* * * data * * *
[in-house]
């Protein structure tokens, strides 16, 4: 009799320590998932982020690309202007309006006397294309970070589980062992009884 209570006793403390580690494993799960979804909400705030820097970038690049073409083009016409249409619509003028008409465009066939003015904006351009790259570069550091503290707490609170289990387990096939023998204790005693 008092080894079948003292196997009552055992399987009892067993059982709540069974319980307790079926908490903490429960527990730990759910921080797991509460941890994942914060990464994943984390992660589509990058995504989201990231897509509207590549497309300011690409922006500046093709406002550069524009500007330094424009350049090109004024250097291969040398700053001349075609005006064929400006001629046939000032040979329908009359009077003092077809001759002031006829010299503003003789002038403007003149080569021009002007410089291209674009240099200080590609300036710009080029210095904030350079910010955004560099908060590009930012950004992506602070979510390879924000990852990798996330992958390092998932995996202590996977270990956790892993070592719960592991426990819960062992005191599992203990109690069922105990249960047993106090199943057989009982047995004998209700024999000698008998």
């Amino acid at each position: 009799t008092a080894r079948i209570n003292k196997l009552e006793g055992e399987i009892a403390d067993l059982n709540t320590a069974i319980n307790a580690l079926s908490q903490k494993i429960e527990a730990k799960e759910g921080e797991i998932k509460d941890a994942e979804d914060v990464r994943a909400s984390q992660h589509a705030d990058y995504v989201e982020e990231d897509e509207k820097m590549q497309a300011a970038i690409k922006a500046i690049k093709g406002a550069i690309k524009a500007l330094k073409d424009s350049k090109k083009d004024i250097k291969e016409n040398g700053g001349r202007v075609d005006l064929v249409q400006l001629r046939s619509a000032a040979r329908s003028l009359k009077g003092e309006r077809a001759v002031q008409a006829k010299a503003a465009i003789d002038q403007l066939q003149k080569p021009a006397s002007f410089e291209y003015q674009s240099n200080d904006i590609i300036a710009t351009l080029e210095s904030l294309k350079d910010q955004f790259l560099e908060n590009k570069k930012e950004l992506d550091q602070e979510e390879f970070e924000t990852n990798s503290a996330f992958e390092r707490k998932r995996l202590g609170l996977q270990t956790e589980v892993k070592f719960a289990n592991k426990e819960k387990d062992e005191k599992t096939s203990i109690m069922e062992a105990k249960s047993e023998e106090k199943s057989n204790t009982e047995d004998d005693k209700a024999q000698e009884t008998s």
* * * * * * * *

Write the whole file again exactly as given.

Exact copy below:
[in-house]
């Protein structure tokens, strides 16, 4: 009799320590998932982020690309202007309006006397294309970070589980062992009884 209570006793403390580690494993799960979804909400705030820097970038690049073409083009016409249409619509003028008409465009066939003015904006351009790259570069550091503290707490609170289990387990096939023998204790005693 008092080894079948003292196997009552055992399987009892067993059982709540069974319980307790079926908490903490429960527990730990759910921080797991509460941890994942914060990464994943984390992660589509990058995504989201990231897509509207590549497309300011690409922006500046093709406002550069524009500007330094424009350049090109004024250097291969040398700053001349075609005006064929400006001629046939000032040979329908009359009077003092077809001759002031006829010299503003003789002038403007003149080569021009002007410089291209674009240099200080590609300036710009080029210095904030350079910010955004560099908060590009930012950004992506602070979510390879924000990852990798996330992958390092998932995996202590996977270990956790892993070592719960592991426990819960062992005191599992203990109690069922105990249960047993106090199943057989009982047995004998209700024999000698008998």
């Amino acid at each position: 009799t008092a080894r079948i209570n003292k196997l009552e006793g055992e399987i009892a403390d067993l059982n709540t320590a069974i319980n307790a580690l079926s908490q903490k494993i429960e527990a730990k799960e759910g921080e797991i998932k509460d941890a994942e979804d914060v990464r994943a909400s984390q992660h589509a705030d990058y995504v989201e982020e990231d897509e509207k820097m590549q497309a300011a970038i690409k922006a500046i690049k093709g406002a550069i690309k524009a500007l330094k073409d424009s350049k090109k083009d004024i250097k291969e016409n040398g700053g001349r202007v075609d005006l064929v249409q400006l001629r046939s619509a000032a040979r329908s003028l009359k009077g003092e309006r077809a001759v002031q008409a006829k010299a503003a465009i003789d002038q403007l066939q003149k080569p021009a006397s002007f410089e291209y003015q674009s240099n200080d904006i590609i300036a710009t351009l080029e210095s904030l294309k350079d910010q955004f790259l560099e908060n590009k570069k930012e950004l992506d550091q602070e979510e390879f970070e924000t990852n990798s503290a996330f992958e390092r707490k998932r995996l202590g609170l996977q270990t956790e589980v892993k070592f719960a289990n592991k426990e819960k387990d062992e005191k599992t096939s203990i109690m069922e062992a105990k249960s047993e023998e106090k199943s057989n204790t009982e047995d004998d005693k209700a024999q000698e009884t008998s």